Literature review

This page features a summary of the resources collated to inform the GFMD IMPACT session -- "A sustainable and viable future for journalism – designing effective interventions" -- at the Global Conference for Media Freedom in Tallinn, Estonia on 9 February 2022.

The agenda for this meeting is available here:

pageMeeting agenda

Watch the session on the conference's YouTube channel here.

Resources mentioned during Mira Milosevic's intervention:

In preparation for the learning meeting, the GFMD IMPACT team have produced a literature review of material related the subject that participants and others can refer to ahead of the meeting.

Please send us your research, evaluation reports and other resources that can contribute to the literature review and briefing that we will be developing in preparation for the meeting.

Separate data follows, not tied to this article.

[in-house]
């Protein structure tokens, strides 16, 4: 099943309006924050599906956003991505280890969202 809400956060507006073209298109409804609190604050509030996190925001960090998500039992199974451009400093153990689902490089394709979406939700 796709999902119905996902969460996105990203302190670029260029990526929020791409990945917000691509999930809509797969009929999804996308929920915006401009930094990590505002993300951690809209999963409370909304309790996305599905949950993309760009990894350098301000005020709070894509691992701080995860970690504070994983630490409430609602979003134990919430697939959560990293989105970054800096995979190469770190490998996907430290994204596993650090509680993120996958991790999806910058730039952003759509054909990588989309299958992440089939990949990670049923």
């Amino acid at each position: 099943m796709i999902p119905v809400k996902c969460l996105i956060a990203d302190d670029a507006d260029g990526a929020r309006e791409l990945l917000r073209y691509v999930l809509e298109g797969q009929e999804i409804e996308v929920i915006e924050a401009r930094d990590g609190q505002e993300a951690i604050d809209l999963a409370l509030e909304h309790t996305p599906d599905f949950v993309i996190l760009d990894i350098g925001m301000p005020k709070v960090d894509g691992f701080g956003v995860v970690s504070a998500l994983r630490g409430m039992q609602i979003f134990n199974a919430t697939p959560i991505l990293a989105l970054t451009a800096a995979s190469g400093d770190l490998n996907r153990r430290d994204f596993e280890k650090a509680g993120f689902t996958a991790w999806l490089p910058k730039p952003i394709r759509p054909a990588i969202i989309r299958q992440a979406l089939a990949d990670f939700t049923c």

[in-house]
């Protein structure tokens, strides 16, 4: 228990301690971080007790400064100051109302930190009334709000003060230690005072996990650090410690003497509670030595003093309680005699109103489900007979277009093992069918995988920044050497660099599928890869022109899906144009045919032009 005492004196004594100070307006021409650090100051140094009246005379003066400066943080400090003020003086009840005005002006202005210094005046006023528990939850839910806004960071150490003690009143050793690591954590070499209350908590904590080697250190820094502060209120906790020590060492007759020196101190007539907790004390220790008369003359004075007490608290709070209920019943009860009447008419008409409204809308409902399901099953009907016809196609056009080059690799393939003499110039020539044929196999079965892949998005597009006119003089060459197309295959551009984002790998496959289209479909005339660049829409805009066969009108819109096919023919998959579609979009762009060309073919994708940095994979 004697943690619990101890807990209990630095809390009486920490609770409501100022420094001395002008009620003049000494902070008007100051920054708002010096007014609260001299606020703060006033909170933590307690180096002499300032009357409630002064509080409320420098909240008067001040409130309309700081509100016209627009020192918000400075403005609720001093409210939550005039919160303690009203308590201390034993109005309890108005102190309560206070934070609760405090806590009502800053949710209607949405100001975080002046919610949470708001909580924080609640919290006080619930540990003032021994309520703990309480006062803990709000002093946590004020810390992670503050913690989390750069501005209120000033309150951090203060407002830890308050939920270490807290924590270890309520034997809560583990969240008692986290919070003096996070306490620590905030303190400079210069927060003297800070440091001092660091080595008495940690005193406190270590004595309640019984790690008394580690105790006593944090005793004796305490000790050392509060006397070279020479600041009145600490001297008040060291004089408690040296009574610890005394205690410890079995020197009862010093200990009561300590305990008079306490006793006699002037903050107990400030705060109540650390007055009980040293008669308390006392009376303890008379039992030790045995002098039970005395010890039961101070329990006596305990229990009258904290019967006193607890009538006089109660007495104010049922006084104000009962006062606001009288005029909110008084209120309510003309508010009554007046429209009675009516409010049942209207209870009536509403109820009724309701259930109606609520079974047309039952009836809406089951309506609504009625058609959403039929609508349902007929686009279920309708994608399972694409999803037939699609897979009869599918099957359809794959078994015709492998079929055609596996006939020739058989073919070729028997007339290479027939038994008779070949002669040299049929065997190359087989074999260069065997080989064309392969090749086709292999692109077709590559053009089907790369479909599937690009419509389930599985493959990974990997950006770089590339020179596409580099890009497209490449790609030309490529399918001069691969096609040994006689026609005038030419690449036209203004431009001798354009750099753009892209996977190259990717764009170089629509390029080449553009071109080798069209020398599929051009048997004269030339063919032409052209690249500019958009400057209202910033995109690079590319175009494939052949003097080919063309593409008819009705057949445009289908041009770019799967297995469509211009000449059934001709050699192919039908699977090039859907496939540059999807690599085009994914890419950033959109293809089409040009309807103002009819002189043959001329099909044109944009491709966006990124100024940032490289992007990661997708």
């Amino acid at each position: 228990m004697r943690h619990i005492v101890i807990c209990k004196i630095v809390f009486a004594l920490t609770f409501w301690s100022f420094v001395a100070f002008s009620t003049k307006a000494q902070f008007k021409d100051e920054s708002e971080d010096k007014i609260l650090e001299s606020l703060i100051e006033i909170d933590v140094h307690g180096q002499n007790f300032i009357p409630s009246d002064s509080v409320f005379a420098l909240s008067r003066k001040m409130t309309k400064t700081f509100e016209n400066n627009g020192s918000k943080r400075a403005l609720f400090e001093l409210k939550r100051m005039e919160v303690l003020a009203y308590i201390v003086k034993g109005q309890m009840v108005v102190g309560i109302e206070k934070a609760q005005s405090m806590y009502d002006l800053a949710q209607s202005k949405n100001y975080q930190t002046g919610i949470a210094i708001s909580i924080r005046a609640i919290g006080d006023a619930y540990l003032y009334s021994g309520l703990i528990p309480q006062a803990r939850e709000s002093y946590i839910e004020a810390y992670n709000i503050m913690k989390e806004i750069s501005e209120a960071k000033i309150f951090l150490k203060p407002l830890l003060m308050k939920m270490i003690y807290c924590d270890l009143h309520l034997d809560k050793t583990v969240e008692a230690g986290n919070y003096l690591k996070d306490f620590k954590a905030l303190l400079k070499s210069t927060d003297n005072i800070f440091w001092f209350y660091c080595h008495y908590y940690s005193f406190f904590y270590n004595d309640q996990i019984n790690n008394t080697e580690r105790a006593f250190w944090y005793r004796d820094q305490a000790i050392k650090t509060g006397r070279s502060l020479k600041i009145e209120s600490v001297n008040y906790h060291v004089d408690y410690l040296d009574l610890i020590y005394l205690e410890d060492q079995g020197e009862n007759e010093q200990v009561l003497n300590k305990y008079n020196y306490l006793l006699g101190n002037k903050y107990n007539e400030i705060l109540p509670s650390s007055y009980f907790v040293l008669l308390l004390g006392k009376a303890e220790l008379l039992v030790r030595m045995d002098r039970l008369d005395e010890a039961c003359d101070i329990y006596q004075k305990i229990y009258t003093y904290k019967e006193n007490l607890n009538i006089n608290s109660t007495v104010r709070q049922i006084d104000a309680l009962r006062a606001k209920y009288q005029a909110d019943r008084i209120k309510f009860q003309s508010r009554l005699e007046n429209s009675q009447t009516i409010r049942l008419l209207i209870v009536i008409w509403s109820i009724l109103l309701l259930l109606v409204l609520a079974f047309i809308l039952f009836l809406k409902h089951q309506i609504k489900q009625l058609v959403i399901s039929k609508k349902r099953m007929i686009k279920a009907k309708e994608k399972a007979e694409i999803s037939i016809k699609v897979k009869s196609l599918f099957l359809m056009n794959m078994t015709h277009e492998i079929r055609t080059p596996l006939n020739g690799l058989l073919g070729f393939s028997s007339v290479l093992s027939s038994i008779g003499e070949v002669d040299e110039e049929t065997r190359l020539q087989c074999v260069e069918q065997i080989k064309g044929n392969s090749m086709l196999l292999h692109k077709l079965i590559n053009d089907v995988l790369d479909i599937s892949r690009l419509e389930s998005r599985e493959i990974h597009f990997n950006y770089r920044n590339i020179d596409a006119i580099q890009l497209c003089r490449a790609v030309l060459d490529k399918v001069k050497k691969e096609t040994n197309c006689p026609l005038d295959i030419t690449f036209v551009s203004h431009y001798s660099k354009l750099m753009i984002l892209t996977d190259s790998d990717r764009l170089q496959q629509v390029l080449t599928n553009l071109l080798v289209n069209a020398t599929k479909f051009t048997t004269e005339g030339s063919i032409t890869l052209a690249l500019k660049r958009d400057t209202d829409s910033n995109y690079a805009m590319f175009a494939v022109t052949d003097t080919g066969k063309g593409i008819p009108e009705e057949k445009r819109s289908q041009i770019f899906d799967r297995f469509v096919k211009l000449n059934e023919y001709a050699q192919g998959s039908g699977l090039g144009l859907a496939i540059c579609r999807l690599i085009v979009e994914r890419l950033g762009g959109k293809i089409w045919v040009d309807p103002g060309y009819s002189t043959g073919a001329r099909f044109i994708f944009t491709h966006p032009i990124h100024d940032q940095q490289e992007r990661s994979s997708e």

Key quotes from the literature review

“To maximise impact we need evidence on what works, for whom, why, and under what circumstances.” - OECD. Better Criteria for Better Evaluation. OECD/DAC Network on Development Evaluation

“…for many, sustainability has become a “buzzword”, an injunction to assess the likelihood that the effects of an intervention will continue after it is completed..” - Michael Leroy, 2021, Sustainability: Going Beyond the Buzzword. Research Reviews for Media Development Practitioners.

There is no common understanding about the definition of “viability”, which goes under several names, including “media sustainability”, “financial/ economic sustainability”, “business viability”, or “media resilience”. - PRIMED Viability Learning Brief by MDIF